Designing inclusive educational games: accessibility rubric




Accessibility is an essential component of inclusive design. Through accessibility affordances, developers and design teams can allow players with various needs (vision, hearing, motor, and cognitive) to use any given educational game to its fullest purpose while enjoying the experience, and educators can ensure all students engage in digital activities. Despite the recent increase in accessibility efforts, it can still be challenging for design teams to evaluate accessibility quality in digital educational games. Educational games have an extra layer that aims to promote learning of specific content, meaning its accessibility features have to allow learners to receive and process the content of information. This study proposes an applied and research-based rubric to discuss accessibility quality in educational games. The rubric is designed to support the design process with reflective guiding questions to address educational accessibility challenges.


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Biografia do Autor

Matheus Araujo Cezarotto, New Mexico State University

Matheus Cezarotto (he/his) is a researcher at the New Mexico State University (NMSU) Learning Games Lab. He provides inclusive design expertise for the team’s educational technology products, including learning games, animations, and virtual labs, and researches how these affordances support learning. Dr. Cezarotto's publications, workshops, and teaching provide practical and research-based resources, including a framework to allow developers and design students to discuss accessibility, identify barriers in educational media, and act in their design processes to make their products more inclusive.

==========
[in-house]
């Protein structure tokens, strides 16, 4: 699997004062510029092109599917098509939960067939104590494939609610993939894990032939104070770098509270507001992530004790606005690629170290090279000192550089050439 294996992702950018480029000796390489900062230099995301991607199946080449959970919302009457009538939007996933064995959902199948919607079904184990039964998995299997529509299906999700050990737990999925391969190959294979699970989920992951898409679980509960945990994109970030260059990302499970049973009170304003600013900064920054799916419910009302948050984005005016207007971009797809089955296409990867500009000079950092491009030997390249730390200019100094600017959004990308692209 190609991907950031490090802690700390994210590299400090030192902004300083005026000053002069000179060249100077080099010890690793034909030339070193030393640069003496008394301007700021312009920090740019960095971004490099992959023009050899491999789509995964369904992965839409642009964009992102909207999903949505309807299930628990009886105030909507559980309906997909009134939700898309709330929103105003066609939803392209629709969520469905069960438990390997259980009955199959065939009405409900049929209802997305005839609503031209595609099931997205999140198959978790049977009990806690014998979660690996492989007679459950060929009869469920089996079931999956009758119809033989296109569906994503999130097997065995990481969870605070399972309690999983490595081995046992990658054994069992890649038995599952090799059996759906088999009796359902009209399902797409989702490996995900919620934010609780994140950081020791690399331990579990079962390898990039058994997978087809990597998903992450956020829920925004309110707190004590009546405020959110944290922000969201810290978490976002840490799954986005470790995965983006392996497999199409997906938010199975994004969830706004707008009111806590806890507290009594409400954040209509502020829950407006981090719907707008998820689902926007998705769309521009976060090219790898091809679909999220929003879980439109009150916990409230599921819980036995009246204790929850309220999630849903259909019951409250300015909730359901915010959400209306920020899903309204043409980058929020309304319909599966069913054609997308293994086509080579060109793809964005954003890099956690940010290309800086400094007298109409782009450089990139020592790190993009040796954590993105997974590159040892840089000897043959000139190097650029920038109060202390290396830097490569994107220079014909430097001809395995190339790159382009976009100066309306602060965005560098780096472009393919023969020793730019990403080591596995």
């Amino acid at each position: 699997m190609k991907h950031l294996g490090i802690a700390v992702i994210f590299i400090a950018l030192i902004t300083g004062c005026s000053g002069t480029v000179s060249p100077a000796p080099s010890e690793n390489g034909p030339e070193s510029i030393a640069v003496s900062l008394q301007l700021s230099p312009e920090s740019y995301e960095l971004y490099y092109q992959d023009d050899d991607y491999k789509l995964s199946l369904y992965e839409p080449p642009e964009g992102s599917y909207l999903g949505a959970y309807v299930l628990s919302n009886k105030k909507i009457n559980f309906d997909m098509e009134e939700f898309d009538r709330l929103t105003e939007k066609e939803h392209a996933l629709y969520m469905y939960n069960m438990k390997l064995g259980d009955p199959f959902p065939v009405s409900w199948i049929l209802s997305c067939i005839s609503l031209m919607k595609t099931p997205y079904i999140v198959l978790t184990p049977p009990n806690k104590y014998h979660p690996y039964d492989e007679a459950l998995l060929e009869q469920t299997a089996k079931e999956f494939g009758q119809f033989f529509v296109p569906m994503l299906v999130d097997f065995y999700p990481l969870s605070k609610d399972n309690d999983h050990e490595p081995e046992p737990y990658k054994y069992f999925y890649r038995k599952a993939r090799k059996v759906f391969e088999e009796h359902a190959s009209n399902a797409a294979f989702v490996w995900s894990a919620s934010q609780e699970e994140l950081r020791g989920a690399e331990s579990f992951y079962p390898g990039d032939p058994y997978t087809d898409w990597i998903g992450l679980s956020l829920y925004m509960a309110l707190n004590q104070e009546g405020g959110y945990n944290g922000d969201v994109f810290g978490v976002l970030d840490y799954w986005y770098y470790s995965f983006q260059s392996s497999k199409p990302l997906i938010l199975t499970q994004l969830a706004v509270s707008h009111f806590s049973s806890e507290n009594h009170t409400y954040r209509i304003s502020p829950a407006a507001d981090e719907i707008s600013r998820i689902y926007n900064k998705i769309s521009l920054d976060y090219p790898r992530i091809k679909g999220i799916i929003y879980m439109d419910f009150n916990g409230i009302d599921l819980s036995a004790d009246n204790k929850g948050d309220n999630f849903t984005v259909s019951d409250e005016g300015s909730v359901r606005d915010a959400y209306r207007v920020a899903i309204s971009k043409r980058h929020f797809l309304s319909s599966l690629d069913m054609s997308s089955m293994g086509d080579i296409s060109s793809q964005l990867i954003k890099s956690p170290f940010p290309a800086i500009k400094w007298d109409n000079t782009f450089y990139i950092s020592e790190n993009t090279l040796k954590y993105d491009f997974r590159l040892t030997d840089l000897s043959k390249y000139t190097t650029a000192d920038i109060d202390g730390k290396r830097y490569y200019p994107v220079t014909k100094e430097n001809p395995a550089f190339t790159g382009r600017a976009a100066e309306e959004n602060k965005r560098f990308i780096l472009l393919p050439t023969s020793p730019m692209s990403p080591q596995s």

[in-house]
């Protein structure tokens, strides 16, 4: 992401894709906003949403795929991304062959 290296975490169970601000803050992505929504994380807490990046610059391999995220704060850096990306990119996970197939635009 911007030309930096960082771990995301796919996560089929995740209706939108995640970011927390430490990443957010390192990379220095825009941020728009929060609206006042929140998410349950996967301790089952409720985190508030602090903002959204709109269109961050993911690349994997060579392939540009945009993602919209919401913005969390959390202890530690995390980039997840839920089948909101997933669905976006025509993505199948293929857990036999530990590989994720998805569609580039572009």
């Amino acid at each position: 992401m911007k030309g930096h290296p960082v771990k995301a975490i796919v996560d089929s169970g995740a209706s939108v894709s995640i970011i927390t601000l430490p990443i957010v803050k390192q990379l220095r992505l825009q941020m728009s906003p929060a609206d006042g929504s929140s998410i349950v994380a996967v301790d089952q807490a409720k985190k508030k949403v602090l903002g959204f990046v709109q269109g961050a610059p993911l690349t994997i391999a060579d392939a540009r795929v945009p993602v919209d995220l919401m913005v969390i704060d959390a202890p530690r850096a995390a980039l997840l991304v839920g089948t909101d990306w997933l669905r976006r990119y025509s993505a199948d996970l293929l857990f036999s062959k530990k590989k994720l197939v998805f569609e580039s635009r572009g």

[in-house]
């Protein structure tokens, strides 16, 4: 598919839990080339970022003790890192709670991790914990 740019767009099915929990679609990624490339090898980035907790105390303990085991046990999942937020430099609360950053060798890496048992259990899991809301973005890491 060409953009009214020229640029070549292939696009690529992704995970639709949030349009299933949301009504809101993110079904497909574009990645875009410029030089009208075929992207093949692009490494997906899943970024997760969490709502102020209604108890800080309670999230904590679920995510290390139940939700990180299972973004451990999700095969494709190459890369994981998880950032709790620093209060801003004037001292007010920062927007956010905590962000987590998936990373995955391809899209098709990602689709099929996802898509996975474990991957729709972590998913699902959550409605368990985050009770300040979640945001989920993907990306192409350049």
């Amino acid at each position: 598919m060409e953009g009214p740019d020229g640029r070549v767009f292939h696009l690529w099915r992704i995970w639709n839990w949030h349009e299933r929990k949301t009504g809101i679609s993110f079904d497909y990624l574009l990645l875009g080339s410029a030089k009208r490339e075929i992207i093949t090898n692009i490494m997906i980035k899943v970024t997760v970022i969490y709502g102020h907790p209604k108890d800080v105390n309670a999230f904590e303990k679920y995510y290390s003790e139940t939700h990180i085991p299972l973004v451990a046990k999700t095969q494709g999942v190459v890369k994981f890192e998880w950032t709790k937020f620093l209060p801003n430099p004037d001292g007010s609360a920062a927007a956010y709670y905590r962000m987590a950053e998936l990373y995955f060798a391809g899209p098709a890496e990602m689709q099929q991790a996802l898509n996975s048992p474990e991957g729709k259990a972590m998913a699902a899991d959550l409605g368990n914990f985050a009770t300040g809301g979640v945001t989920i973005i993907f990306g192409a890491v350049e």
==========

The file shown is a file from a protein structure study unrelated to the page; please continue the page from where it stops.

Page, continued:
Amanda LaTasha Armstrong, New Mexico State University

Amanda LaTasha Armstrong is a doctoral candidate at New Mexico State University and the Games Lb coordinator where she leads user-testing and teaches youth programs about design. She is also currently a research fellow with New America’s education policy program and a Children’s Equity project Start with Equity fellow. Her work examines representation within children’s media and educational materials, critical pedagogies within technology learning environments, biases within digital and online tools that impact children and families (particularly those persons of Black, Indigenous, and People of Color communities), and design practices that account for players’ identities and culture.




Como Citar

Cezarotto, M. A., & LaTasha Armstrong, A. (2023). Designing inclusive educational games: accessibility rubric. InfoDesign - Revista Brasileira De Design Da Informação, 20(3).